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Articles by Pilanthana Lertsatitthanakorn
Total Records ( 2 ) for Pilanthana Lertsatitthanakorn
  Pilanthana Lertsatitthanakorn and Bhuddhipong Satayavongthip
  Skin bacterial flora, namely Staphylococcus epidermidis, are able to metabolise sweat that hence leads to foot odor. Moreover, Bacillus subtilis was found in the plantar skin of subjects possessing strong foot odor. The synthetic antibacterial agent generally used in various foot deodorant formulations is triclosan which tends to cause bacterial tolerance. To avoid that shortcoming, researchers in this study developed a natural foot deodorant gel from essential oils. Previous research of our group revealed that cinnamon oil showed a higher antibacterial activity against S. epidermidis than the essential oils obtained from kaffir lime, lemongrass, sweet basil, galanga and ginger. In the present study, the susceptibility of B. subtilis to the mentioned essential oils was determined and the results showed that cinnamon oil possessed the highest activity. Foot deodorant gel containing cinnamon oil was formulated and studied for its biological stability for 90 days at accelerated conditions. The lethal effect of the cinnamon oil gel exposed to B. subtilis for 1 h, was studied at day 0, 15, 30, 60 and 90. It was found that on all sampling days, cinnamon oil gel could decrease by at least 90% the initial bacterial population after 1 h of contact time. In conclusion, cinnamon oil foot deodorant gel demonstrated a good ability to decrease the bacteria involved in strong foot odor. The cinnamon oil foot deodorant gel might be an alternative cosmetic for people who have strong foot odor.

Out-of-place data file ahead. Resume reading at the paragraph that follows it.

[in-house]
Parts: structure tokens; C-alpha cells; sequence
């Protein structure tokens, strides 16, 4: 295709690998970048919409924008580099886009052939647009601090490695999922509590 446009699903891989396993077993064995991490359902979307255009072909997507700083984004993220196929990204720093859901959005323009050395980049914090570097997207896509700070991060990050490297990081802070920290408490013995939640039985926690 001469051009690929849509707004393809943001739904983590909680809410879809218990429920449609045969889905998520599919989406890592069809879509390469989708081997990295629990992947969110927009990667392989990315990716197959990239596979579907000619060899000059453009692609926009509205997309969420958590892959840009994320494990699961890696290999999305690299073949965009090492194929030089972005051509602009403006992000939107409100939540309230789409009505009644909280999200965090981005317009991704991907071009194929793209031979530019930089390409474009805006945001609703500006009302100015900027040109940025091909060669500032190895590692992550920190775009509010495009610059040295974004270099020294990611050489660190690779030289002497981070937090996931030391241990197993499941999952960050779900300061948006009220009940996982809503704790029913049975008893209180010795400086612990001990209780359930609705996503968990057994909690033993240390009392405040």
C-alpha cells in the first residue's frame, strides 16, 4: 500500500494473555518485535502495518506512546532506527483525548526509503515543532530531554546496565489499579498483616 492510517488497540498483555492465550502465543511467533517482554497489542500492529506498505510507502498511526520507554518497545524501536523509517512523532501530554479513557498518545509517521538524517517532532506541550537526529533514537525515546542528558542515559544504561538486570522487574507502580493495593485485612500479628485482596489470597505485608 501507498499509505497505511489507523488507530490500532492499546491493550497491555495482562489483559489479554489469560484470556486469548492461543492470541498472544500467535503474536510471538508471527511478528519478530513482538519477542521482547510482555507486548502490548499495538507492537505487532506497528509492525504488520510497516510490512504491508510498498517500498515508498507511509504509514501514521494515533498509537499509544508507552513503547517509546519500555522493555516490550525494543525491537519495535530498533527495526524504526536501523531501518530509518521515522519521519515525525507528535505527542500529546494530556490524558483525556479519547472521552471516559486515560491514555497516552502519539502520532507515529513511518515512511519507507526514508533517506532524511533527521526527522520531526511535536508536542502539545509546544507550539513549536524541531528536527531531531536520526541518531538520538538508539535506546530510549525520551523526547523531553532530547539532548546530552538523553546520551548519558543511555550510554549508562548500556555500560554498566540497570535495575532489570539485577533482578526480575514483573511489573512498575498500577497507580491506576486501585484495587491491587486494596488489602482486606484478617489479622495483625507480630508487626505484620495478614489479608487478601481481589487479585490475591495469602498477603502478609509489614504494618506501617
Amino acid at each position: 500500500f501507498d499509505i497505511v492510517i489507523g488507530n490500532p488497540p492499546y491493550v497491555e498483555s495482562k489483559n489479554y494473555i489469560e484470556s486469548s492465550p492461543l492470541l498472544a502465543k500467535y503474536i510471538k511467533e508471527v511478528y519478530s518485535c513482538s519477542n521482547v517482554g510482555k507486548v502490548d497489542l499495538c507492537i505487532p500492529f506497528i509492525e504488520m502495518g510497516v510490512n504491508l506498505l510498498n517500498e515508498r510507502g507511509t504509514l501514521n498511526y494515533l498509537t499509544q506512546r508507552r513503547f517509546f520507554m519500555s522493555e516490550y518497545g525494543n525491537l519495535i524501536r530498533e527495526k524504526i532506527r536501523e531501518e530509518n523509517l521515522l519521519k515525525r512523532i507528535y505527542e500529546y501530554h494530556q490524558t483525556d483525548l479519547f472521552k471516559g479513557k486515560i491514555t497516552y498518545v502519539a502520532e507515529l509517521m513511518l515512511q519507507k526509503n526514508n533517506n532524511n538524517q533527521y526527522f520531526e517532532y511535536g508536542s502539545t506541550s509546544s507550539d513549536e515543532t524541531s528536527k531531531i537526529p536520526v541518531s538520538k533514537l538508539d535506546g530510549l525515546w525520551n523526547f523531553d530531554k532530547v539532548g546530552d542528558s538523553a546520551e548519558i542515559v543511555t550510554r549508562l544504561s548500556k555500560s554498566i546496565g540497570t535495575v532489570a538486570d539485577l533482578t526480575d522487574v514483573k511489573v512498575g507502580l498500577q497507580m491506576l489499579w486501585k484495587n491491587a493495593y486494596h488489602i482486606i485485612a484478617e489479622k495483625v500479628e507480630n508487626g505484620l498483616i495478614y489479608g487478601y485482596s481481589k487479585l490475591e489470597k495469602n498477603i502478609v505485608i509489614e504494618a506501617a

Pawitra Pulbutr , Wanida Caichompoo , Pilanthana Lertsatitthanakorn , Methin Phadungkit and Sakulrat Rattanakiat
  The essential oil from the fruits of Amomum uliginosum K.D. Koenig has been commonly used in Thai herbal formula for the treatment of gastrointestinal diseases. However, the biological activity of the essential oil obtained from A. uliginosum fruits has never been reported. This study was aimed to investigate the pharmacological activities and cytotoxic effect of the essential oil derived from the fruit of A. uliginosum. The essential oil derived from the authentic fruits and the commercial fruits were prepared by distillation with the yield of 2.90±0.00 and 2.90±0.30% v/w, respectively. The chemical constituents of the essential oil were analyzed by GC-MS. Twenty one and 13 chemical compounds were found in the essential oil derived from the authentic and commercial fruits, respectively. The major chemical compound presented in the essential oil from both sources was bornyl acetate. The essential oil exhibited an antibacterial activity against gastrointestinal disorder-related bacteria with the lowest MIC of 75 μL mL-1 against E. coli O157:H7 DMST 12743 and S. aureus DMST 8013. The essential oil exerted the cytotoxic effect on 3T3 fibroblasts with the IC50 of 0.0725±0.0045 μL mL-1. The strong antimutagenic effect in Salmonella typhimurium TA 98 was found at the concentration of 3.75 mL plate-1. These results scientifically confirmed the use of the essential oil derived from A. uliginosum for the medicinal purposes. Additionally, its potential application for the use as cancer chemoprevention is also indicated from this study.
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